A study conducted by John Hopkins University in the United States found that a person who eats seafood can consume up to 11,000 particles of microplastics a year. This does not seem like much, especially if we think that our body ends up eliminating it through our intestinal system. However, today we cannot assume that all plastic that goes in, comes out without any effect on our health.
How much do we know about the microplastics absorbed in our organs and how they affect our health?
There has been a lot of talk in recent years about microplastics as it affects marine life in the oceans, but, let's understand what microplastics are and where they come from.
Microplastics are defined as tiny pieces of plastic less than 0.5 centimeters that do not degrade and are easily consumed by organisms such as plankton, fish, turtles and whales.
About 8.3 billion metric tons of plastic have been generated since the 1950s and only 9% is recycled!
Most of it ends up in the oceans and affects the marine species that humans consume. In 2016, a FAO report found microplastics in 800 species of marine animals.
As if that weren't enough, another study conducted in 2018 by Greenpeace and Incheon National University in South Korea revealed that 90% of the salt produced contains microplastics.
Due to the nature of these particles, it is easy to deduce the toxicity they may have and therefore the problems and organs that may be affected are: the cardiovascular, renal, gastrointestinal, neurological, reproductive and respiratory systems.
In 2016, a study conducted by the Medical University of Vienna and Austria's state environmental agency conducted analyses of feces and found the presence of the following components: propylene, which is found in milk and juice containers, and PET, of which most plastic bottles are made.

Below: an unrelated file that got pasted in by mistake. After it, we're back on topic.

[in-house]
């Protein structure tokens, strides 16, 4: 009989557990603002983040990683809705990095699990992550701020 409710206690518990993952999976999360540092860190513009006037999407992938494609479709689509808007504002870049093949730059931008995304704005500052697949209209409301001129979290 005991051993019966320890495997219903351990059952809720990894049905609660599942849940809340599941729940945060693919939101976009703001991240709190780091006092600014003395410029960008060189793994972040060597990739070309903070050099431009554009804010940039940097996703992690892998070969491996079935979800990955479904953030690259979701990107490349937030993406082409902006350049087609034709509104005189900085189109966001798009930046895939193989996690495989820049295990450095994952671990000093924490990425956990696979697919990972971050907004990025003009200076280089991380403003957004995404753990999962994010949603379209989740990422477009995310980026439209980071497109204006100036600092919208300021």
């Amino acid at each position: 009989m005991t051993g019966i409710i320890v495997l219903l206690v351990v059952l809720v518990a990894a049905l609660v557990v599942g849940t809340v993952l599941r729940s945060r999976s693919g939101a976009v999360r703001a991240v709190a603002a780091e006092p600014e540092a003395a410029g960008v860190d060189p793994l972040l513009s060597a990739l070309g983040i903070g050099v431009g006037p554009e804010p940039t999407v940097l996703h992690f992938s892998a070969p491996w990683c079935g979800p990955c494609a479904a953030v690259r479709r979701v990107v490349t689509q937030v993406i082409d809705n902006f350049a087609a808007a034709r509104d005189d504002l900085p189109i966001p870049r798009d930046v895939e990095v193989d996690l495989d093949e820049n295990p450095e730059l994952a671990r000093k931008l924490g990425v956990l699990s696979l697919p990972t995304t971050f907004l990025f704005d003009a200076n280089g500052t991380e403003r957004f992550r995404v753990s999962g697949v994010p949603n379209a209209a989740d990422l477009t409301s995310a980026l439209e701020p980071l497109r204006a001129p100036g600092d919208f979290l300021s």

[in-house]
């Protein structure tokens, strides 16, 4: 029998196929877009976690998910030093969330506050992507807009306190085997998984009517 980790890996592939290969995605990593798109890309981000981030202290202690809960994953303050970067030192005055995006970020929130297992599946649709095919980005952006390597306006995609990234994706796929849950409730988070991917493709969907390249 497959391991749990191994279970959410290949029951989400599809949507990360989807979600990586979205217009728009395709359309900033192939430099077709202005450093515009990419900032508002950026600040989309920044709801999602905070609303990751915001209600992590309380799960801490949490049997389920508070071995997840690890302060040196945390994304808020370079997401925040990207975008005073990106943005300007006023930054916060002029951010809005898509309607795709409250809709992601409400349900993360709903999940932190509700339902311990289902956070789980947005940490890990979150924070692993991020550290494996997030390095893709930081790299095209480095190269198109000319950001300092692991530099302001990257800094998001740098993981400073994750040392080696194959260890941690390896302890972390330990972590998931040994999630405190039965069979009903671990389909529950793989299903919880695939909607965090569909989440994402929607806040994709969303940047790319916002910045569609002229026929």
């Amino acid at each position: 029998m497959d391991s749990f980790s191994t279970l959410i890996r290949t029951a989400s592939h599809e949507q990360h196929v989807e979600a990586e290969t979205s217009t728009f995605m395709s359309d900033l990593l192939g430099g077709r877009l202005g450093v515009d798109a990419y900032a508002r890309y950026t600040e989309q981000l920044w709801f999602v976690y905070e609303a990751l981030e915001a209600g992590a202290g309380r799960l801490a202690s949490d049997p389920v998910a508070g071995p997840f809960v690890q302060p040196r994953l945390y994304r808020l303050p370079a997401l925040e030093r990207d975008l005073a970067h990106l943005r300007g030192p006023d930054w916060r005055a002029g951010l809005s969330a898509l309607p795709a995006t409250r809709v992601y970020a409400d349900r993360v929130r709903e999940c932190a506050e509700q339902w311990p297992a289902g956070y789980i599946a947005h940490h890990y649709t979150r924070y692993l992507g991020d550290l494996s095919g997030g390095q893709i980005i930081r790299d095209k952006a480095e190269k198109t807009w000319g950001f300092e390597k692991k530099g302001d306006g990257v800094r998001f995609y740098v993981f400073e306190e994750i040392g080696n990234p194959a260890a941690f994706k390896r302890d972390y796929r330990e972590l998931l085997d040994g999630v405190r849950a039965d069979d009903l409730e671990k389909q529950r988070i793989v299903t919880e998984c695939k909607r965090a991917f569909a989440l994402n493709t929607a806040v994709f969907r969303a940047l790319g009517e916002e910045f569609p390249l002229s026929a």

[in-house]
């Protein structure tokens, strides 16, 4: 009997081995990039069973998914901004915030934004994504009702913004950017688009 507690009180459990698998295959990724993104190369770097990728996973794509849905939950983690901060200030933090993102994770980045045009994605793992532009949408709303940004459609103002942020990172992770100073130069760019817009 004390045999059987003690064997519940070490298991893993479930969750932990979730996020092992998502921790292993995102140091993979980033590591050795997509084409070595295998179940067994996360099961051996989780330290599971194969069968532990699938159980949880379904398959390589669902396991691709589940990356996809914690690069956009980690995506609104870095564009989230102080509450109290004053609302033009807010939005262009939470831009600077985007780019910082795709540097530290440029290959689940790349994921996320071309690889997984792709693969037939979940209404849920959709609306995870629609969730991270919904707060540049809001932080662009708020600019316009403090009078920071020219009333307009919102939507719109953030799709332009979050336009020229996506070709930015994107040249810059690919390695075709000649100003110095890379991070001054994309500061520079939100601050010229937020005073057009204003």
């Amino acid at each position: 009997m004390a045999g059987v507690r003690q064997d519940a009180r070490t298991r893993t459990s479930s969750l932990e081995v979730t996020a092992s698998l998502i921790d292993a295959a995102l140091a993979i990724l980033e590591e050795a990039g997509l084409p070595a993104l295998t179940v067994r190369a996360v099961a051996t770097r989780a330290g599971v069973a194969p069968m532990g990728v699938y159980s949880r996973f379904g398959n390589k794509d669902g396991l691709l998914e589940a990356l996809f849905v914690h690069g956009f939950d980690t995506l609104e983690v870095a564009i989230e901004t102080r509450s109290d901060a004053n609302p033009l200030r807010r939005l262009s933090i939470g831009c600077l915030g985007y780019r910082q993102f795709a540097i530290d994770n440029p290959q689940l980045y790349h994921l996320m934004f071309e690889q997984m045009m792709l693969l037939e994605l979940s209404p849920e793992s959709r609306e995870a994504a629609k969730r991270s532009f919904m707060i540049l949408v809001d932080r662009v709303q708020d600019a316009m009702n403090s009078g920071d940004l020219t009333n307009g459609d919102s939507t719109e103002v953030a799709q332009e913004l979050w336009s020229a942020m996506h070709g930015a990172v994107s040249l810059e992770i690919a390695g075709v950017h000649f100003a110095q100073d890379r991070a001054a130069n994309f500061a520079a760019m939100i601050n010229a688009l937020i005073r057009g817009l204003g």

Plastics are in our intestines. It’s confirmed.
However, something much more alarming occurs according to Philipp Schwabl, a gastroenterologist and hepatologist at the Medical University of Vienna and the main author of the study: Microplastics can also enter the lymphatic system, the liver and even the blood system.
Science has not yet studied how this would affect human health and what the consequences would be. In other words, the consequences of the physical presence of microplastics in human organs, as well as their toxicity, have not been studied.
For the moment, it is best to reflect on how often we buy or are exposed to food that is contained in some plastic container, or where the fish and seafood that we frequently consume comes from.
To combat this problem, we should try to avoid the consumption of single-use plastics, recycle everything we throw away, and when possible, join volunteer activities in rivers, beaches and oceans to clean them of plastic waste.
Because what is certain is that today, most of us are already eating microplastics without realizing it.
Chevalier, Stéphanie: “¿De dónde proceden los plásticos de los océanos?”, Foro Económico Mundial, 2019. https://es.weforum.org/agenda/2019/11/de-donde-proceden-los-microplasticos-de-los-oceanos/
“¿Cómo nos afectan los microplásticos?” Iberdrola, 2020. https://www.iberdrola.com/medio-ambiente/microplasticos-amenaza-para-la-salud
Criado, Miguel Ángel: “Los microplásticos ya han llegado al intestino humano”, Foro Económico Mundial, 2018. https://es.weforum.org/agenda/2018/10/los-microplasticos-ya-han-llegado-al-intestino-humano-00bf0e0c-a51e-4a90-9116-2bb150865097/
“El plástico y la salud: Los costos ocultos de un planeta plástico”, Center for International Environmental Law (CIEL), 2019. https://www.ciel.org/wp-content/uploads/2019/03/Plastic-Health-Spanish.pdf